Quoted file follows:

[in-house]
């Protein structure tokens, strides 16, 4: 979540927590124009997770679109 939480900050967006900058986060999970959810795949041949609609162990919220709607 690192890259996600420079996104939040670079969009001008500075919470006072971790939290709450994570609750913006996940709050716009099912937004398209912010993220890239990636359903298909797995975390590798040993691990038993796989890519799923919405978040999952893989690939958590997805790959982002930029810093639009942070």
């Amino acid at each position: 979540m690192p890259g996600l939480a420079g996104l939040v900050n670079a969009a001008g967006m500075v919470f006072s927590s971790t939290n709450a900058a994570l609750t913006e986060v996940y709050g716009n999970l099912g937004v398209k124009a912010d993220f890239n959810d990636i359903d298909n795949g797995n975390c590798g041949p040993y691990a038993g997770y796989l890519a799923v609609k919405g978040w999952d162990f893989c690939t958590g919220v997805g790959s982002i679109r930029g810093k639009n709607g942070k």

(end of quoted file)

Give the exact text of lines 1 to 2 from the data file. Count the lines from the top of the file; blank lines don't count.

[in-house]
């Protein structure tokens, strides 16, 4: 979540927590124009997770679109 939480900050967006900058986060999970959810795949041949609609162990919220709607 690192890259996600420079996104939040670079969009001008500075919470006072971790939290709450994570609750913006996940709050716009099912937004398209912010993220890239990636359903298909797995975390590798040993691990038993796989890519799923919405978040999952893989690939958590997805790959982002930029810093639009942070």